Most important? See your work as part of a larger, collaborative, multi-level approach to changing the system.



Who brings people together to discuss and define problems? Who pushes to develop a shared vision that inspires everyone's best efforts? Who gets out in front with statements of commitment and contributions of resources, building confidence for other groups to get involved and stay involved in food system change?

Leadership can come from many different places within this diversity of groups, and need not be from a single source. Effective leadership focuses on making everyone's work better and celebrating everyone's best ideas and achievements.

It's a leader's task to constantly remind us where we are heading, making corrections as we go. But it's important to remember that if everyone focuses only on the destination, you'll miss the opportunity around you. An effective leader knows that it's not just about the destination, nor is it really about the leader. It's about



We need new coordination tools and energy to rebuild smart, resilient food systems that leverage all kinds of creativity and new forms of resources to move shared efforts at large-scale change.

Resilient systems are built on relationships. Healthy food systems are incredible at building and sustaining the many relationships that allow information to travel through the system like a network, keeping everyone updated and keeping the system smart.

A smart, more resilient food system is capable of shifting and flexing against outside forces, and ensuring that our food system is secure and sustainable. The problem our food systems face in this regard is that we have lost many of the means by which a resilient food system is built. Coordination today is about connecting the diverse, separated parts of the food system, and rebuilding a network of communication to support better use of resources, develop new markets, and create opportunities for new ideas through open dialogue across silos. 


Landscape of Creativity

Creativity can be stifled or fostered.

Envision, for a moment, a landscape. In this landscape there are steep hills and gentle valleys. There is hot sun and there are shady pathways. There are natural places where we are drawn and are comfortable, like a quiet riverbank or meadow.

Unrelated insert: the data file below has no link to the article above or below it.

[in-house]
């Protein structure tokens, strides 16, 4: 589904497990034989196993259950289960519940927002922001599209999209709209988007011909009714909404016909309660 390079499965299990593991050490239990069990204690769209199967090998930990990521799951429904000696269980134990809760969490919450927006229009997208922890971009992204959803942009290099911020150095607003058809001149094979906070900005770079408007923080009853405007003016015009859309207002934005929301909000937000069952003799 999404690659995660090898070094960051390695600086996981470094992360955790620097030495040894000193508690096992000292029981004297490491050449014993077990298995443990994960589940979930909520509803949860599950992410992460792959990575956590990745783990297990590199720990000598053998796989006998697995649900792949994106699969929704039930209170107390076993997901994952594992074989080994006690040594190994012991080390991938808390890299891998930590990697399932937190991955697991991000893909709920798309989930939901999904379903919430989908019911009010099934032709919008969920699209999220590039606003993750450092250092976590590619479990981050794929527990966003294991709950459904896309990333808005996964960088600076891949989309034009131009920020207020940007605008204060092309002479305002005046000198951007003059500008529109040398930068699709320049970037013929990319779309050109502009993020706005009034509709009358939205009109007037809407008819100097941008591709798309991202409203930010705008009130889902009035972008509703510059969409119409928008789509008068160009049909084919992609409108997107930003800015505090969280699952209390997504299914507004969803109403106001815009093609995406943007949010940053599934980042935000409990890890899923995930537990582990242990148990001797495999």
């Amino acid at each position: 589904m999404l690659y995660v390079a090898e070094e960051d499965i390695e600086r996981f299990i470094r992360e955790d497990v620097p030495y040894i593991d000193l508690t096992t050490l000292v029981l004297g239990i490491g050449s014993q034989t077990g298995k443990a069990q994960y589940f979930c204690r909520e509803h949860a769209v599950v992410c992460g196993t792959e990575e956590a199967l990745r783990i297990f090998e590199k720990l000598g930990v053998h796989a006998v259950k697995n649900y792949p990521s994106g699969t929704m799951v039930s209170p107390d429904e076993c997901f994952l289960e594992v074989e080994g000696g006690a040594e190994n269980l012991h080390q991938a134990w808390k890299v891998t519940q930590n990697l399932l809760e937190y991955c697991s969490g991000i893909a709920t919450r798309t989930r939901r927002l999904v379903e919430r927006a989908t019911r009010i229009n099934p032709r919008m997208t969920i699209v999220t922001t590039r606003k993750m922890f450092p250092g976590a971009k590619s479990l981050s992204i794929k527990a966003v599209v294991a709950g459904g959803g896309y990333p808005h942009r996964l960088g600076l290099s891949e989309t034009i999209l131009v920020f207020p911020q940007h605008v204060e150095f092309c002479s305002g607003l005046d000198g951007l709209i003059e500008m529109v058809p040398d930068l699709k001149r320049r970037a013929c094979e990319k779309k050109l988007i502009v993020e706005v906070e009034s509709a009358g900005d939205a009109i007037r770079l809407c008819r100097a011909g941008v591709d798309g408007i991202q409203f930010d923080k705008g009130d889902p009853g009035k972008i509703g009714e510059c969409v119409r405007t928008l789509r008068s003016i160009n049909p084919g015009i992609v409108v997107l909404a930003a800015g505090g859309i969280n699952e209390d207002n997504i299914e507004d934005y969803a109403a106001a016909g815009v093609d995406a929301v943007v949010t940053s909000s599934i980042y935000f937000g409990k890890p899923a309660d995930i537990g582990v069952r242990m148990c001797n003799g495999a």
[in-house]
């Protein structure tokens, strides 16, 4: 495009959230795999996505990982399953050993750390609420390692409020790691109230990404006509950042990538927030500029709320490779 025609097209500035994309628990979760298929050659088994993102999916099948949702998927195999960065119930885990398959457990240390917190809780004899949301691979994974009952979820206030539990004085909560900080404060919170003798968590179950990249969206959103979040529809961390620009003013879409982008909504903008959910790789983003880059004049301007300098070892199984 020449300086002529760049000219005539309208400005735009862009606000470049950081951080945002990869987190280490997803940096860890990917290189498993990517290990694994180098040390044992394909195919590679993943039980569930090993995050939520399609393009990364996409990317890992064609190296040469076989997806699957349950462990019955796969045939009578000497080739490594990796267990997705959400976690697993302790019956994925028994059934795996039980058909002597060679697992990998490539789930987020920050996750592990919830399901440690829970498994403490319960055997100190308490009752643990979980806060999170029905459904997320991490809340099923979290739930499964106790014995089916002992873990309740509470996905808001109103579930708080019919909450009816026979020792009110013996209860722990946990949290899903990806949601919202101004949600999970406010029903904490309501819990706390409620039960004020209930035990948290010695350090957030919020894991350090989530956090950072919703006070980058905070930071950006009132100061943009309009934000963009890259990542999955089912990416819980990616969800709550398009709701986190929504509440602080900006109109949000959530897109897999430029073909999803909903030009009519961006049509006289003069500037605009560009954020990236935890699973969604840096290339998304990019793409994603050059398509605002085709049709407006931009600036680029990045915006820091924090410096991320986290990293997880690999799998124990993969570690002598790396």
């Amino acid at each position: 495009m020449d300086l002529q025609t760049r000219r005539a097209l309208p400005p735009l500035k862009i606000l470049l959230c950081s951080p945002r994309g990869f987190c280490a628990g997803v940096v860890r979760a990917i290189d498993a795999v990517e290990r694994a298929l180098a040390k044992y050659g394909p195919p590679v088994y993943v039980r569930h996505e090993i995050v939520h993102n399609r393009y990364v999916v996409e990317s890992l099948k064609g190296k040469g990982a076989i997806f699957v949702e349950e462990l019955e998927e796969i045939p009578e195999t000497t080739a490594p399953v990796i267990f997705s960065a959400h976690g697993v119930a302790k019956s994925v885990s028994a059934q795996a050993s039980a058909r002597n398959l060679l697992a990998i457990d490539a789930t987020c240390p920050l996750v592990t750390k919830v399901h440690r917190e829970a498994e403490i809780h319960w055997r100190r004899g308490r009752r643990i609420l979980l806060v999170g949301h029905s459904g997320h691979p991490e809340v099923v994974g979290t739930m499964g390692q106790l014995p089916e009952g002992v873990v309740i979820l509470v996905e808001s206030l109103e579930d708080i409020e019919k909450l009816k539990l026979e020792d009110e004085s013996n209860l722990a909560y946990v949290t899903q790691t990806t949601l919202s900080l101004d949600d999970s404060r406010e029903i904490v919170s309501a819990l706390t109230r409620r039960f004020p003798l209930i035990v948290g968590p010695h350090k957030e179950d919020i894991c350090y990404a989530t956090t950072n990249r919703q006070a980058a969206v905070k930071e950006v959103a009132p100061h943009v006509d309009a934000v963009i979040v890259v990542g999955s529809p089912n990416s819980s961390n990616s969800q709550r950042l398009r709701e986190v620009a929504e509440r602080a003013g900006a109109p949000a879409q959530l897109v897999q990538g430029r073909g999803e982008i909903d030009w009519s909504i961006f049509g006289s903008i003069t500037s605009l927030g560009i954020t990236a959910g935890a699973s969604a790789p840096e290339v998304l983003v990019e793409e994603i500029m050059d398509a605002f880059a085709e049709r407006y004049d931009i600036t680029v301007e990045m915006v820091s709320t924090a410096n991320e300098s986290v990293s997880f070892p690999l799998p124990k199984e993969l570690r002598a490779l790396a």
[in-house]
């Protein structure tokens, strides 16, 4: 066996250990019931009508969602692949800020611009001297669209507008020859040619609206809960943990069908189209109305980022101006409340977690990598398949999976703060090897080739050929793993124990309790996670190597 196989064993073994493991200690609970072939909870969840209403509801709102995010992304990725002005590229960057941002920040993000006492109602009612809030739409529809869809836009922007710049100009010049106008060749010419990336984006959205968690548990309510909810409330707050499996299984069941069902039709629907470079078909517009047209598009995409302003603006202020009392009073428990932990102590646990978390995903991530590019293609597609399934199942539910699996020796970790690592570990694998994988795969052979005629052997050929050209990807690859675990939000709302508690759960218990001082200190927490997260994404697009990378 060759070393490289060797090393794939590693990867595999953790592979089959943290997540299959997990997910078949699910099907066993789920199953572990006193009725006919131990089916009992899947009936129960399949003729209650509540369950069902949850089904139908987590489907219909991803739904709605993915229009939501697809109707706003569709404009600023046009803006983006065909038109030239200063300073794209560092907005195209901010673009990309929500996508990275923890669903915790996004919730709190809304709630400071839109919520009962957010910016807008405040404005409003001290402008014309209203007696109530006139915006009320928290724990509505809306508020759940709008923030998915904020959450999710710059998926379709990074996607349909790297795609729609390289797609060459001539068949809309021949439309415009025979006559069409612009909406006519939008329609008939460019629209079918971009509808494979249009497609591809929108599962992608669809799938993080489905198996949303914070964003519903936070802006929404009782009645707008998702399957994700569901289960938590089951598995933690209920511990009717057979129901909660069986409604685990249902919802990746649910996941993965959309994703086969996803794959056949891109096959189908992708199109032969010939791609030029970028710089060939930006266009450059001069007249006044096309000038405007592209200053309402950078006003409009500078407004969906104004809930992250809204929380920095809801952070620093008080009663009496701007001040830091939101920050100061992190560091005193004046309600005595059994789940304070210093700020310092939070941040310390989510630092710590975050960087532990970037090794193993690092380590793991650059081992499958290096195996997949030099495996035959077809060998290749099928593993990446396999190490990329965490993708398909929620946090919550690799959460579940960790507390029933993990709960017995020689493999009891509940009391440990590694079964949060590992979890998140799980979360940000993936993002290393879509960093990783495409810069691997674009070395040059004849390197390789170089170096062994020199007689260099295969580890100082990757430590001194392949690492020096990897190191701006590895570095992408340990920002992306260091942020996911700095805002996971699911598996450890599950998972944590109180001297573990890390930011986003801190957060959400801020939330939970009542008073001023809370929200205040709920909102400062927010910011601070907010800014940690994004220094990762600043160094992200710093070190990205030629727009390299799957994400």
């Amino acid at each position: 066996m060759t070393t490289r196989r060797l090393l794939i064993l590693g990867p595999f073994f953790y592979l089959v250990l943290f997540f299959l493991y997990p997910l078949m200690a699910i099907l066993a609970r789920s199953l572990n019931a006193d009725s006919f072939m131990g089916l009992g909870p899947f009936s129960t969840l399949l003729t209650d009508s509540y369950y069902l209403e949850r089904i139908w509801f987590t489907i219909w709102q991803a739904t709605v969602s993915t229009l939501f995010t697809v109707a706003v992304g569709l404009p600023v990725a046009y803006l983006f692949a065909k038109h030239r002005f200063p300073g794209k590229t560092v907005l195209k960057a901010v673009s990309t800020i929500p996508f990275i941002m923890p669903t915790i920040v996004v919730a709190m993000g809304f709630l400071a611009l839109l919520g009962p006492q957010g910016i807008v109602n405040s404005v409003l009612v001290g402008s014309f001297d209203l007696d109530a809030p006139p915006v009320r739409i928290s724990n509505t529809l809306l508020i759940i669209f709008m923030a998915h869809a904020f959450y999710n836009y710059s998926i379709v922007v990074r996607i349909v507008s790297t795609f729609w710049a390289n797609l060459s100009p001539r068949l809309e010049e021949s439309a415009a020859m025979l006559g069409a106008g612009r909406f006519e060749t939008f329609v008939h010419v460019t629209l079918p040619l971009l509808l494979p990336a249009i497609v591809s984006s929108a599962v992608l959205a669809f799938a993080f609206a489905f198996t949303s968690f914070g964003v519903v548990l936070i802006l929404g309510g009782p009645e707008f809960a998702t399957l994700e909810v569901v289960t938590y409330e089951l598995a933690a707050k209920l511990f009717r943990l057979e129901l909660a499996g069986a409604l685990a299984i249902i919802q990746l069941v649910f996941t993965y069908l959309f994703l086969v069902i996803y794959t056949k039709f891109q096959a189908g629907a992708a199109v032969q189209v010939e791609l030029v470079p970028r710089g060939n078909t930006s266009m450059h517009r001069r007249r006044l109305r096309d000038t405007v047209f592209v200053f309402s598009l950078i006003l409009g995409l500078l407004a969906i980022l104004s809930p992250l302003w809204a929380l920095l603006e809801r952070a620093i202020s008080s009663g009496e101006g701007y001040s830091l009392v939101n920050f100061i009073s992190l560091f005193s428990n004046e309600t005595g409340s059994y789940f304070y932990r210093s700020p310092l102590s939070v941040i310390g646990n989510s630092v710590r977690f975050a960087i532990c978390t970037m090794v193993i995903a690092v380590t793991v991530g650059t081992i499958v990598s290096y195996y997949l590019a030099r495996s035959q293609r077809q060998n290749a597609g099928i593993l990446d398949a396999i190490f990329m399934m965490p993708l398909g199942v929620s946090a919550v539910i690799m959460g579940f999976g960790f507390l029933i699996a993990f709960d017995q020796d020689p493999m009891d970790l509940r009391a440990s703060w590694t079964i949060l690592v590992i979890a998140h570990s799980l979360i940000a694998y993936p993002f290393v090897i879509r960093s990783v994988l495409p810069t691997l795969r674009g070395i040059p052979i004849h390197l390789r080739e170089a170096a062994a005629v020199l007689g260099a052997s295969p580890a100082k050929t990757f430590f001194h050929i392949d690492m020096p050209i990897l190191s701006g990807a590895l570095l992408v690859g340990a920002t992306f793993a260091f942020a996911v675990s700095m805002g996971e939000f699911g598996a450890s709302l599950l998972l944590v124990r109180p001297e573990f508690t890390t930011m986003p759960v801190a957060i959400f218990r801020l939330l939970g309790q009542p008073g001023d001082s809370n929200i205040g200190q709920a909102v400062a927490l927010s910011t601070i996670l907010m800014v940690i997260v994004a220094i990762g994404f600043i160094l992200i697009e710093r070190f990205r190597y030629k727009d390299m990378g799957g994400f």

Now, imagine creativity as a traveler in this landscape. Where does it naturally want to go? Does it want to walk a level path, or thrash uphill through rocks and brush? Does it want a breeze? A place to sit? Or will it climb mountains for the view and sense of accomplishment?

If this is the landscape of creativity, we can push and pull the features to help direct creativity where we want it to go. Creativity is a living thing that we can nourish and direct, and naturally it will travel the most rewarding routes.

If we want to attract creativity to food systems thinking, to bring innovative community and business solutions to these problems, we need to shape the landscape to do that. We need to remove barriers and create a welcoming place that will attract creativity and help it linger. The Heath brothers talk about shaping the path in Switch, and this is a similar idea.

An environment with barriers to trying new things or cultures of closely-guarded secrets tend to diminish creativity. On the other hand, the creativity of an entire community can be magnified if ideas are treated as a shared resource, incentives are developed for creating new solutions to our shared problems, and the barriers to innovation are smoothed out.

Creativity is required to solve our serious food system problems. Guided by capable leadership and linked to coordinated resources, creativity can help move us out of traditional problem-solving and begin capturing the disruptive opportunities infusing many other industries and the power of innovation.

Creativity means escaping from the traditional patterns in order to see things differently.  - Eliot Coleman